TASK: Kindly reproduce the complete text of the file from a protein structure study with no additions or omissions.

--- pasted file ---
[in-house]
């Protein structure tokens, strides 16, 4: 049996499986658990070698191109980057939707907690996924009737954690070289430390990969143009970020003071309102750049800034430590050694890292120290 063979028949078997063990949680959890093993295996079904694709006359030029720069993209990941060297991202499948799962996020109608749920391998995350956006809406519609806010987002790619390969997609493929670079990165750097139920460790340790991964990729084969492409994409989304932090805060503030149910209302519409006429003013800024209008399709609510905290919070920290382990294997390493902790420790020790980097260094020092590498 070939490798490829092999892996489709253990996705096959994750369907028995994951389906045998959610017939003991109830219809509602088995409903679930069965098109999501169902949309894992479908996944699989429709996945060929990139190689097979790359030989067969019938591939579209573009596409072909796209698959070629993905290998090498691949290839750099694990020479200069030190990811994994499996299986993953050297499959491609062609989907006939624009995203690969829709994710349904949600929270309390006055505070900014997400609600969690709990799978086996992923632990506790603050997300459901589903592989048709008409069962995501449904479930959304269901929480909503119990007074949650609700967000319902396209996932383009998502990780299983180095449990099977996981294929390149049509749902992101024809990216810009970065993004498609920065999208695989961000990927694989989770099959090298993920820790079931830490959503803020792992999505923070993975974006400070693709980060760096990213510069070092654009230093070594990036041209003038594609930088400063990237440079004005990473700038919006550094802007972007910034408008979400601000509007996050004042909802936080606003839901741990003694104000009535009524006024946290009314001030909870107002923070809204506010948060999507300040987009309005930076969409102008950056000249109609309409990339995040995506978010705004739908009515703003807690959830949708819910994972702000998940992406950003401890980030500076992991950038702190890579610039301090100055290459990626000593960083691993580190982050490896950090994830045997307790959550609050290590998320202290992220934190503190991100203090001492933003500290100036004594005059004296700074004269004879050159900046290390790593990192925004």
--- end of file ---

[in-house]
């Protein structure tokens, strides 16, 4: 049996499986658990070698191109980057939707907690996924009737954690070289430390990969143009970020003071309102750049800034430590050694890292120290 063979028949078997063990949680959890093993295996079904694709006359030029720069993209990941060297991202499948799962996020109608749920391998995350956006809406519609806010987002790619390969997609493929670079990165750097139920460790340790991964990729084969492409994409989304932090805060503030149910209302519409006429003013800024209008399709609510905290919070920290382990294997390493902790420790020790980097260094020092590498 070939490798490829092999892996489709253990996705096959994750369907028995994951389906045998959610017939003991109830219809509602088995409903679930069965098109999501169902949309894992479908996944699989429709996945060929990139190689097979790359030989067969019938591939579209573009596409072909796209698959070629993905290998090498691949290839750099694990020479200069030190990811994994499996299986993953050297499959491609062609989907006939624009995203690969829709994710349904949600929270309390006055505070900014997400609600969690709990799978086996992923632990506790603050997300459901589903592989048709008409069962995501449904479930959304269901929480909503119990007074949650609700967000319902396209996932383009998502990780299983180095449990099977996981294929390149049509749902992101024809990216810009970065993004498609920065999208695989961000990927694989989770099959090298993920820790079931830490959503803020792992999505923070993975974006400070693709980060760096990213510069070092654009230093070594990036041209003038594609930088400063990237440079004005990473700038919006550094802007972007910034408008979400601000509007996050004042909802936080606003839901741990003694104000009535009524006024946290009314001030909870107002923070809204506010948060999507300040987009309005930076969409102008950056000249109609309409990339995040995506978010705004739908009515703003807690959830949708819910994972702000998940992406950003401890980030500076992991950038702190890579610039301090100055290459990626000593960083691993580190982050490896950090994830045997307790959550609050290590998320202290992220934190503190991100203090001492933003500290100036004594005059004296700074004269004879050159900046290390790593990192925004």